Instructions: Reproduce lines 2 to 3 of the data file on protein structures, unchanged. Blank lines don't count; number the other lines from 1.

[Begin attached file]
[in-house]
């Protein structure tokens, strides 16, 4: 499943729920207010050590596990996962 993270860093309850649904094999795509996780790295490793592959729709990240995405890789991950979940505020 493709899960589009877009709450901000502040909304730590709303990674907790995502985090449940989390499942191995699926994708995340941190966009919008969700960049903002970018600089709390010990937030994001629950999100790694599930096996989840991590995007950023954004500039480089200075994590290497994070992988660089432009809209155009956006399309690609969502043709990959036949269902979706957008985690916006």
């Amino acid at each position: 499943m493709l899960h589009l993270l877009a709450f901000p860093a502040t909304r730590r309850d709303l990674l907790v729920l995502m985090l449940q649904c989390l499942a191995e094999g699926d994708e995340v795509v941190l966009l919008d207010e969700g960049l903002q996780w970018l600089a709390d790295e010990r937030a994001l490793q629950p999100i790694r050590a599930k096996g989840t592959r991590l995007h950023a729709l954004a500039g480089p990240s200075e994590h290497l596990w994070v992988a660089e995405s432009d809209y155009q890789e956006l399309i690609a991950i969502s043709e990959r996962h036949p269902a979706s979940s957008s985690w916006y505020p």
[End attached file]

């Protein structure tokens, strides 16, 4: 499943729920207010050590596990996962 993270860093309850649904094999795509996780790295490793592959729709990240995405890789991950979940505020 493709899960589009877009709450901000502040909304730590709303990674907790995502985090449940989390499942191995699926994708995340941190966009919008969700960049903002970018600089709390010990937030994001629950999100790694599930096996989840991590995007950023954004500039480089200075994590290497994070992988660089432009809209155009956006399309690609969502043709990959036949269902979706957008985690916006």
């Amino acid at each position: 499943m493709l899960h589009l993270l877009a709450f901000p860093a502040t909304r730590r309850d709303l990674l907790v729920l995502m985090l449940q649904c989390l499942a191995e094999g699926d994708e995340v795509v941190l966009l919008d207010e969700g960049l903002q996780w970018l600089a709390d790295e010990r937030a994001l490793q629950p999100i790694r050590a599930k096996g989840t592959r991590l995007h950023a729709l954004a500039g480089p990240s200075e994590h290497l596990w994070v992988a660089e995405s432009d809209y155009q890789e956006l399309i690609a991950i969502s043709e990959r996962h036949p269902a979706s979940s957008s985690w916006y505020p």